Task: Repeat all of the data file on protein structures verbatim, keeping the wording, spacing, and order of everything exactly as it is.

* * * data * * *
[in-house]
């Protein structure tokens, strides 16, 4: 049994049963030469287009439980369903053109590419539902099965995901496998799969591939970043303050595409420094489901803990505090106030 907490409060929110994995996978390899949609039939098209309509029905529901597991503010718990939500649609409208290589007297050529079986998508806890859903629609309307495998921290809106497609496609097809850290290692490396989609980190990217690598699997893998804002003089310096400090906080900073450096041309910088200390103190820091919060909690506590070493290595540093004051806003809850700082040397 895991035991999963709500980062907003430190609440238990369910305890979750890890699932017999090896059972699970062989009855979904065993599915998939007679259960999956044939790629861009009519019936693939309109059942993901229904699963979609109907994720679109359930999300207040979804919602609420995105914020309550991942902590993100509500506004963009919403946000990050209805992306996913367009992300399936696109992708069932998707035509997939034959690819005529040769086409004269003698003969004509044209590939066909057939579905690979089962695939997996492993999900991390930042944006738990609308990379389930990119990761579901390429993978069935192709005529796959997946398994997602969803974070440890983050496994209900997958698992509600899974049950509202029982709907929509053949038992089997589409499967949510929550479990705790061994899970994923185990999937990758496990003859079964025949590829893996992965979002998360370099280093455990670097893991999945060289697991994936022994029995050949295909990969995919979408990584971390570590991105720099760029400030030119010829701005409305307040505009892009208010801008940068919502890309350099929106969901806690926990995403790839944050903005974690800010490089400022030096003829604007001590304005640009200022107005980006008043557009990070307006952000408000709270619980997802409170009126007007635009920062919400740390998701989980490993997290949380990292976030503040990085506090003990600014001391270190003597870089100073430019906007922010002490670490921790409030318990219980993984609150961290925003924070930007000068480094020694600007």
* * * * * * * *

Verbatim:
[in-house]
């Protein structure tokens, strides 16, 4: 049994049963030469287009439980369903053109590419539902099965995901496998799969591939970043303050595409420094489901803990505090106030 907490409060929110994995996978390899949609039939098209309509029905529901597991503010718990939500649609409208290589007297050529079986998508806890859903629609309307495998921290809106497609496609097809850290290692490396989609980190990217690598699997893998804002003089310096400090906080900073450096041309910088200390103190820091919060909690506590070493290595540093004051806003809850700082040397 895991035991999963709500980062907003430190609440238990369910305890979750890890699932017999090896059972699970062989009855979904065993599915998939007679259960999956044939790629861009009519019936693939309109059942993901229904699963979609109907994720679109359930999300207040979804919602609420995105914020309550991942902590993100509500506004963009919403946000990050209805992306996913367009992300399936696109992708069932998707035509997939034959690819005529040769086409004269003698003969004509044209590939066909057939579905690979089962695939997996492993999900991390930042944006738990609308990379389930990119990761579901390429993978069935192709005529796959997946398994997602969803974070440890983050496994209900997958698992509600899974049950509202029982709907929509053949038992089997589409499967949510929550479990705790061994899970994923185990999937990758496990003859079964025949590829893996992965979002998360370099280093455990670097893991999945060289697991994936022994029995050949295909990969995919979408990584971390570590991105720099760029400030030119010829701005409305307040505009892009208010801008940068919502890309350099929106969901806690926990995403790839944050903005974690800010490089400022030096003829604007001590304005640009200022107005980006008043557009990070307006952000408000709270619980997802409170009126007007635009920062919400740390998701989980490993997290949380990292976030503040990085506090003990600014001391270190003597870089100073430019906007922010002490670490921790409030318990219980993984609150961290925003924070930007000068480094020694600007």